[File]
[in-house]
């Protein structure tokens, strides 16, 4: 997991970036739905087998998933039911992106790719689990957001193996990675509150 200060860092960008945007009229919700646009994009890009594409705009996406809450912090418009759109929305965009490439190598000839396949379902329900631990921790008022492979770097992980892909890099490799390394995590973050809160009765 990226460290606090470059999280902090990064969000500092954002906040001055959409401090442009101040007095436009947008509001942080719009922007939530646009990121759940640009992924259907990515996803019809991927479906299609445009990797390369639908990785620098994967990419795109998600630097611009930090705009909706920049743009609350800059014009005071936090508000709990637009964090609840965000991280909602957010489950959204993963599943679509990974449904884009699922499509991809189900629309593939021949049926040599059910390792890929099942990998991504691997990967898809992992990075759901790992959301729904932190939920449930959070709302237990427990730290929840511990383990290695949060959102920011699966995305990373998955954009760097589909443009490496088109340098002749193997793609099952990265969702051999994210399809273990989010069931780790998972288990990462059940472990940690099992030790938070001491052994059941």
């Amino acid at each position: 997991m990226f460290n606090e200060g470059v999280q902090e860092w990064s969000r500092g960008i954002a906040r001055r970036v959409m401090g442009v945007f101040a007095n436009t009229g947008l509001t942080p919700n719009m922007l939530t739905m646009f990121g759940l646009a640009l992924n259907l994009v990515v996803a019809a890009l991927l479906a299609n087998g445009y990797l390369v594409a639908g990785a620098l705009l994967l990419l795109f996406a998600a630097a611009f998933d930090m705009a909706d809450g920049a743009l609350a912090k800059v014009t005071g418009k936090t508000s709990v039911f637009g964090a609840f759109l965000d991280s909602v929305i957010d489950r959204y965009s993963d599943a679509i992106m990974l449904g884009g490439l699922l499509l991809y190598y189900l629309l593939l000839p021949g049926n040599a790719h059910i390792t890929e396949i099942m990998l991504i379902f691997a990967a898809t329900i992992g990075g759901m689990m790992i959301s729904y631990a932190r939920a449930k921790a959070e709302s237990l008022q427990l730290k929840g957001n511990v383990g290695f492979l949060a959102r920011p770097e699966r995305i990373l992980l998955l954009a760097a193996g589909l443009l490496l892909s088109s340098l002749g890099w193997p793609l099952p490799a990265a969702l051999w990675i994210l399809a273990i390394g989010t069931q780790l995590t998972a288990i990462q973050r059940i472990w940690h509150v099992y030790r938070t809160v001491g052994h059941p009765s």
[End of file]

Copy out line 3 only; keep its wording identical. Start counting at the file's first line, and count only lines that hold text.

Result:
């Amino acid at each position: 997991m990226f460290n606090e200060g470059v999280q902090e860092w990064s969000r500092g960008i954002a906040r001055r970036v959409m401090g442009v945007f101040a007095n436009t009229g947008l509001t942080p919700n719009m922007l939530t739905m646009f990121g759940l646009a640009l992924n259907l994009v990515v996803a019809a890009l991927l479906a299609n087998g445009y990797l390369v594409a639908g990785a620098l705009l994967l990419l795109f996406a998600a630097a611009f998933d930090m705009a909706d809450g920049a743009l609350a912090k800059v014009t005071g418009k936090t508000s709990v039911f637009g964090a609840f759109l965000d991280s909602v929305i957010d489950r959204y965009s993963d599943a679509i992106m990974l449904g884009g490439l699922l499509l991809y190598y189900l629309l593939l000839p021949g049926n040599a790719h059910i390792t890929e396949i099942m990998l991504i379902f691997a990967a898809t329900i992992g990075g759901m689990m790992i959301s729904y631990a932190r939920a449930k921790a959070e709302s237990l008022q427990l730290k929840g957001n511990v383990g290695f492979l949060a959102r920011p770097e699966r995305i990373l992980l998955l954009a760097a193996g589909l443009l490496l892909s088109s340098l002749g890099w193997p793609l099952p490799a990265a969702l051999w990675i994210l399809a273990i390394g989010t069931q780790l995590t998972a288990i990462q973050r059940i472990w940690h509150v099992y030790r938070t809160v001491g052994h059941p009765s």